The US threatened North Korea with nuclear weapons during the war on the Korean peninsula, had nuclear weapons stationed on South Korean soil for several years, has nuclear-armed warships docking in South Korea, has nuclear-armed warplanes and nuclear-armed submarines stationed in nearby Japan.

Yet North Korea, in stark contrast to Israel, is singled out for the severest vitriol from the US and its western allies. The UN bends to the US through its Security Council imposing sanctions on North Korea although it has attacked no other country. It has pursued nuclear weapons and ICBM capability as has the US, Israel and the seemingly hypocritical China and Russia, the latter two nuclear states having voted for sanctions against North Korea.

A simple analogy should suffice: If a bully — much larger than you and who has used unrestrained violence against you in the past — threatens you with a gun, would you want to face the bully without a gun?

Is there a moral principle that would posit that North Korea should face the mightily armed US, a US which rejects peace with North Korea, without a deterrent to attack against it?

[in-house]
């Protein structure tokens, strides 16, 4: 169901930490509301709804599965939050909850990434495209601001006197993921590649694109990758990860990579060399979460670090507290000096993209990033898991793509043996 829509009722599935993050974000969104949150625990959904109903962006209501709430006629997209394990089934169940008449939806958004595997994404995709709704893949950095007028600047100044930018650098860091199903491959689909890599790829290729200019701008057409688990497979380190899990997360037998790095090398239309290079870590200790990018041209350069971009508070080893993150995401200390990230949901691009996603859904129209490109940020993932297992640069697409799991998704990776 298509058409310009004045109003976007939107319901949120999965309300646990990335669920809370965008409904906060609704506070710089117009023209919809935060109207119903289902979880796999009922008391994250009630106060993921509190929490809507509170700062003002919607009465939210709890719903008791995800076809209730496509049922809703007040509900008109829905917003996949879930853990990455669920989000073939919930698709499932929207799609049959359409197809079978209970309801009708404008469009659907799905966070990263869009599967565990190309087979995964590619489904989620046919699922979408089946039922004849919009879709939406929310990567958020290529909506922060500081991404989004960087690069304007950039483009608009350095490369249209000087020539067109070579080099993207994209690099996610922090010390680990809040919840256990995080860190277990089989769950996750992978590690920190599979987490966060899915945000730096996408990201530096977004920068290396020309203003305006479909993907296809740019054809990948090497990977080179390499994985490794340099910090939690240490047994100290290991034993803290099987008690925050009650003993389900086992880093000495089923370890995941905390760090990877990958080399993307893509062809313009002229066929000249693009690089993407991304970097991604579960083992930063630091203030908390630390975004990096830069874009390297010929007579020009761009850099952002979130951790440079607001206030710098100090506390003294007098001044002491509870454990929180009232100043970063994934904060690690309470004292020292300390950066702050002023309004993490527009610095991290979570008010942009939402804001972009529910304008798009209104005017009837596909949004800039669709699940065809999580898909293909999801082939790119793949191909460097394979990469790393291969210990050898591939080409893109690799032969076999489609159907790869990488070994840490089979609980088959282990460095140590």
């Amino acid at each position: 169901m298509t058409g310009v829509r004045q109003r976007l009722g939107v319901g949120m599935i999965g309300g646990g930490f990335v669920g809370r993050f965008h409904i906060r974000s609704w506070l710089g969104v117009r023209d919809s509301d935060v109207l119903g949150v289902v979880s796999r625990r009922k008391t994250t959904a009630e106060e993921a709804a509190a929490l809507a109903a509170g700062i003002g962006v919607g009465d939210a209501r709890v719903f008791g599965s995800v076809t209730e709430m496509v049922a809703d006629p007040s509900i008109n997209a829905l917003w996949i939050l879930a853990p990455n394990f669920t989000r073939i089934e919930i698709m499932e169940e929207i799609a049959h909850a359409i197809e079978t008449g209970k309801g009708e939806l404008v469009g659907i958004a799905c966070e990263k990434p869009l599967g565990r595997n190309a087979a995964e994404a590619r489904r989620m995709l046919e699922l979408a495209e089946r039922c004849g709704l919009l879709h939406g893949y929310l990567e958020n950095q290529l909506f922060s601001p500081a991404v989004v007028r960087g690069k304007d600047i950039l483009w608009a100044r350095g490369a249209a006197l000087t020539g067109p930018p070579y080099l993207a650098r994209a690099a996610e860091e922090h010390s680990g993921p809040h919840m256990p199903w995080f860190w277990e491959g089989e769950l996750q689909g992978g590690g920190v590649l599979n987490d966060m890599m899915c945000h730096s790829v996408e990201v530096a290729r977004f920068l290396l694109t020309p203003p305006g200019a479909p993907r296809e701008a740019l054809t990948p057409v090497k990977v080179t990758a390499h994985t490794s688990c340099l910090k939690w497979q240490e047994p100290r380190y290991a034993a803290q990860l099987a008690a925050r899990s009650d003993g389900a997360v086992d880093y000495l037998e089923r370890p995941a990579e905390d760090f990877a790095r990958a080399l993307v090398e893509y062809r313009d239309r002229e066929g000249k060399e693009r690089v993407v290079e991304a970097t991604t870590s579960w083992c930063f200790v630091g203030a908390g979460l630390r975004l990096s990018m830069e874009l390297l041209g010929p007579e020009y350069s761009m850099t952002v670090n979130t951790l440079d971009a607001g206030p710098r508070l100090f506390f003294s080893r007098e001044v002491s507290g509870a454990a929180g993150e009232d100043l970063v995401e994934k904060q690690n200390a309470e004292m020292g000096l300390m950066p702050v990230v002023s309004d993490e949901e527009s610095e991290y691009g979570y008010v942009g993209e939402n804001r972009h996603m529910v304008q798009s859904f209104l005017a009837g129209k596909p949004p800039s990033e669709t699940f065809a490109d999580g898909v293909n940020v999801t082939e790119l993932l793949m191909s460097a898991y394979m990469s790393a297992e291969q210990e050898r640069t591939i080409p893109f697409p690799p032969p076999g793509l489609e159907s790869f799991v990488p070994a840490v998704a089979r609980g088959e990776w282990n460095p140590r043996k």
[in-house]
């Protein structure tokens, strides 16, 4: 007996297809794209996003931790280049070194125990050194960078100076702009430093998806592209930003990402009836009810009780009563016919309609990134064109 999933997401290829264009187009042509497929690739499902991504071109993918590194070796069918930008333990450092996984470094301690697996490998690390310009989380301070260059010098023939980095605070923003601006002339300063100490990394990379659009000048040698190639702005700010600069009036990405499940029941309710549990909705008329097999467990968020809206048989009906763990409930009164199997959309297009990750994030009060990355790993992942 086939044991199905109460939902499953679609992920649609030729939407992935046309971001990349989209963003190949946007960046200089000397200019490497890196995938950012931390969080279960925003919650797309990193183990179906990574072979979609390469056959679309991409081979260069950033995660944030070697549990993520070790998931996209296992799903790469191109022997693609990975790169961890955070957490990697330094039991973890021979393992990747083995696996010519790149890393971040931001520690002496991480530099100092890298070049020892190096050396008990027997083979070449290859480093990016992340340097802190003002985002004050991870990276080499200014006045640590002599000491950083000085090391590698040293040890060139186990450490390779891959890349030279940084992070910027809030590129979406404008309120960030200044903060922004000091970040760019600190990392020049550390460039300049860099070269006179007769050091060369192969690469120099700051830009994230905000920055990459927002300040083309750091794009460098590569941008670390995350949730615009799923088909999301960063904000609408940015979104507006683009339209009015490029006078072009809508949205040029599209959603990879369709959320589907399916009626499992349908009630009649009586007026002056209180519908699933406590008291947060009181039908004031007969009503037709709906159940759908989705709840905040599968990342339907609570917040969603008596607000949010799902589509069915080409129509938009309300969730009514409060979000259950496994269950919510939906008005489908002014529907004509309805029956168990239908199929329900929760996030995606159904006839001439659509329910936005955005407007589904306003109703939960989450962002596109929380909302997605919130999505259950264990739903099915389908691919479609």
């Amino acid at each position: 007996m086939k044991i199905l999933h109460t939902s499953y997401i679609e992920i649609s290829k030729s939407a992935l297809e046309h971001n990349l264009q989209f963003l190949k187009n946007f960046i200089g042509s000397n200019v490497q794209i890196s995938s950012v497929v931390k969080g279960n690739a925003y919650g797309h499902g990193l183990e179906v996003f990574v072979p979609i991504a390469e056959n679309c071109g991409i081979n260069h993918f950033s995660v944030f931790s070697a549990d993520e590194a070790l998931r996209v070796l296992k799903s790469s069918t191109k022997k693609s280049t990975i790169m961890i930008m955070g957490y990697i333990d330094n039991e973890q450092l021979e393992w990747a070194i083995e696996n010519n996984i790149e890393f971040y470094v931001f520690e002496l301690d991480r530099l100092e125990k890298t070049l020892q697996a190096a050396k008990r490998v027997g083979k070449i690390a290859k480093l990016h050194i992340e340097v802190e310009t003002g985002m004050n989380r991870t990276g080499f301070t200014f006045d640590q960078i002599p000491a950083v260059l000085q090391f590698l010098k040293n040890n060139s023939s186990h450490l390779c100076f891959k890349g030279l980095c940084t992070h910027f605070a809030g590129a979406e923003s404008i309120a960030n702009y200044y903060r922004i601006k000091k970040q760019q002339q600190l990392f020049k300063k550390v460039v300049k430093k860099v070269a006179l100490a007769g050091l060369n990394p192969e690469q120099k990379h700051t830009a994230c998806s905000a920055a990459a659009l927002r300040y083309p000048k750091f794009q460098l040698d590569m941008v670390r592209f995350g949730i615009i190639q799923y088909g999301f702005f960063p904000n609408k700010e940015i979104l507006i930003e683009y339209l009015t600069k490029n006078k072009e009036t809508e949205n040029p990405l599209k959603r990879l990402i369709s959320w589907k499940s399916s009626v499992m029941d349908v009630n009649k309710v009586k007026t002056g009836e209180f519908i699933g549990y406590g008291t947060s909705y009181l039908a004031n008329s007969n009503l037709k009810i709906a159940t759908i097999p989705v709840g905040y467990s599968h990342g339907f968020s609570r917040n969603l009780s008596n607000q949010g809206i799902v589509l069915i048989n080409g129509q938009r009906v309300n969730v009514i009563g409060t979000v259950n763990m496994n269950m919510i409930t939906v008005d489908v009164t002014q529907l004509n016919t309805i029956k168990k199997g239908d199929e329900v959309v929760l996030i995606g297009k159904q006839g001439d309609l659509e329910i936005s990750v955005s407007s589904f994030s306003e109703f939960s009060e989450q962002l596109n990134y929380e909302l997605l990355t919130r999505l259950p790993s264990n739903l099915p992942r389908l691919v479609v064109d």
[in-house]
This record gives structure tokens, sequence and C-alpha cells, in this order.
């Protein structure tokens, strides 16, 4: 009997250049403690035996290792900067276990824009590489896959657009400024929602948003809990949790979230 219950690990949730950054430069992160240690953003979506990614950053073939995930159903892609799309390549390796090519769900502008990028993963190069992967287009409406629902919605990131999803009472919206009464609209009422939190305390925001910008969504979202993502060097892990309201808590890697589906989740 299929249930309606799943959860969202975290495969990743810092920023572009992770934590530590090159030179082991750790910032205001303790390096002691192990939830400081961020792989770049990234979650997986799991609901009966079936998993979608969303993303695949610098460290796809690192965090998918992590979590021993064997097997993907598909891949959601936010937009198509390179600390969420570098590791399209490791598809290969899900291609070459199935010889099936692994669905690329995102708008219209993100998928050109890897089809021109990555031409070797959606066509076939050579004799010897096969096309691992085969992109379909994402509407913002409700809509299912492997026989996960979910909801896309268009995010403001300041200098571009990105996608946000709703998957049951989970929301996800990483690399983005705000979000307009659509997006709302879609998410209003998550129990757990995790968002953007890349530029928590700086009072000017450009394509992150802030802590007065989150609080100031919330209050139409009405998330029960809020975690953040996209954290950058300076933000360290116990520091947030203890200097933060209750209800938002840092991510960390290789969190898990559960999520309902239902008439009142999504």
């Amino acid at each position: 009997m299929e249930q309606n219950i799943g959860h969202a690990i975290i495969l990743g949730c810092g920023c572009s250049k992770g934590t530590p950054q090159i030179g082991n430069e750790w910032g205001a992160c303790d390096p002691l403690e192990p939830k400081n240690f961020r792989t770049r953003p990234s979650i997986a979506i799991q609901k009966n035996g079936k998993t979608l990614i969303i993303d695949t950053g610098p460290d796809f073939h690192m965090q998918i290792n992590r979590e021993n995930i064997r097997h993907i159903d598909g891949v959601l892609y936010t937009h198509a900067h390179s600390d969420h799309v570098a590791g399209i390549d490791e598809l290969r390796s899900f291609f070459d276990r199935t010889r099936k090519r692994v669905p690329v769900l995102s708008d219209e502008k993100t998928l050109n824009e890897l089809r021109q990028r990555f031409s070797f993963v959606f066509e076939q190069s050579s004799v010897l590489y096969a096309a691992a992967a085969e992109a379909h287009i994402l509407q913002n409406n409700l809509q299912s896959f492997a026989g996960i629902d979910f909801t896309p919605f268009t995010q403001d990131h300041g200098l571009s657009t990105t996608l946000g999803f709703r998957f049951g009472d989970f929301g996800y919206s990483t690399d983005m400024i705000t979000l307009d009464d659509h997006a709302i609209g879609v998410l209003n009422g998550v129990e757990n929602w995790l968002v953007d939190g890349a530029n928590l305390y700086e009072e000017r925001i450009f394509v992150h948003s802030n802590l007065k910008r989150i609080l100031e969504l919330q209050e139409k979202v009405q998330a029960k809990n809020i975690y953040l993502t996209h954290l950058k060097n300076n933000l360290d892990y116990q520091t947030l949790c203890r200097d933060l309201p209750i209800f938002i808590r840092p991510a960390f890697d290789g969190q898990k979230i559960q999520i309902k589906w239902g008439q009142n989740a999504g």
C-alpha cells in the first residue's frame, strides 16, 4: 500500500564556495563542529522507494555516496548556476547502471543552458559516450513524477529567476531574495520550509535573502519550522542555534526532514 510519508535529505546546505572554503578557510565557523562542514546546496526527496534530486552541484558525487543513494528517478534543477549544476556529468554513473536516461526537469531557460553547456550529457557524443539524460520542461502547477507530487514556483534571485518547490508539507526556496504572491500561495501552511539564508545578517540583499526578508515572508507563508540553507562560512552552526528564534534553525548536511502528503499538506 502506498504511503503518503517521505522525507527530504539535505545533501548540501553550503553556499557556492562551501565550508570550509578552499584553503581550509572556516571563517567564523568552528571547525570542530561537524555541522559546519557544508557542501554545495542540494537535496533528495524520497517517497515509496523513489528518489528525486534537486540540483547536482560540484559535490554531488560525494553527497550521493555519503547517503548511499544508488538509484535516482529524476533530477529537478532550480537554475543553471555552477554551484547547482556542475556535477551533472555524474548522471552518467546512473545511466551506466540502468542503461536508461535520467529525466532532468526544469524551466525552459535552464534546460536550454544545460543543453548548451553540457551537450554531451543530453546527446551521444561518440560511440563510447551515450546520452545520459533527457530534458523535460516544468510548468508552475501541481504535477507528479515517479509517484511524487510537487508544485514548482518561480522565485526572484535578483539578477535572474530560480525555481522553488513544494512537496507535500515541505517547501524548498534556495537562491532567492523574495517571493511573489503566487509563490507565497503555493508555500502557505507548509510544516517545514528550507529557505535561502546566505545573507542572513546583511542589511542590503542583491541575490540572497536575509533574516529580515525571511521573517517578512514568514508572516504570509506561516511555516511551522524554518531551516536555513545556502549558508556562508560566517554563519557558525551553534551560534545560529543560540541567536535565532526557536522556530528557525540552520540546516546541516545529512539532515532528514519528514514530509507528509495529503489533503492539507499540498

Unless one can reasonably answer yes to the preceding two questions, then the punitive actions targeting North Korea should cease immediately. If actions targeting any entity are required, then how about targeting the entity/entities that caused North Korea to seek a nuclear deterrent?


Kim Petersen is a former co-editor of the Dissident Voice newsletter. He can be reached at: kimohp@gmail.com. Twitter: @kimpetersen.



1. Korea in the 20th Century: 100 Significant Events, (Foreign Languages Publishing House, 2002), p 98.

2. Korea in the 20th Century, p 98.

3. An earlier article looks at what was transpiring in Korea following the defeat of Japan: “A ‘Presence’ in the South of Korea.”

4. It is farcical to refer to financial gifts to an OECD member state as “aid.”

5. See Korean Truth Commission, Report on U.S. Crimes in Korea: 1945-2001 (New York: 2001).

Featured image is from Al-Monitor.

The original source of this article is Global Research


The 21st Century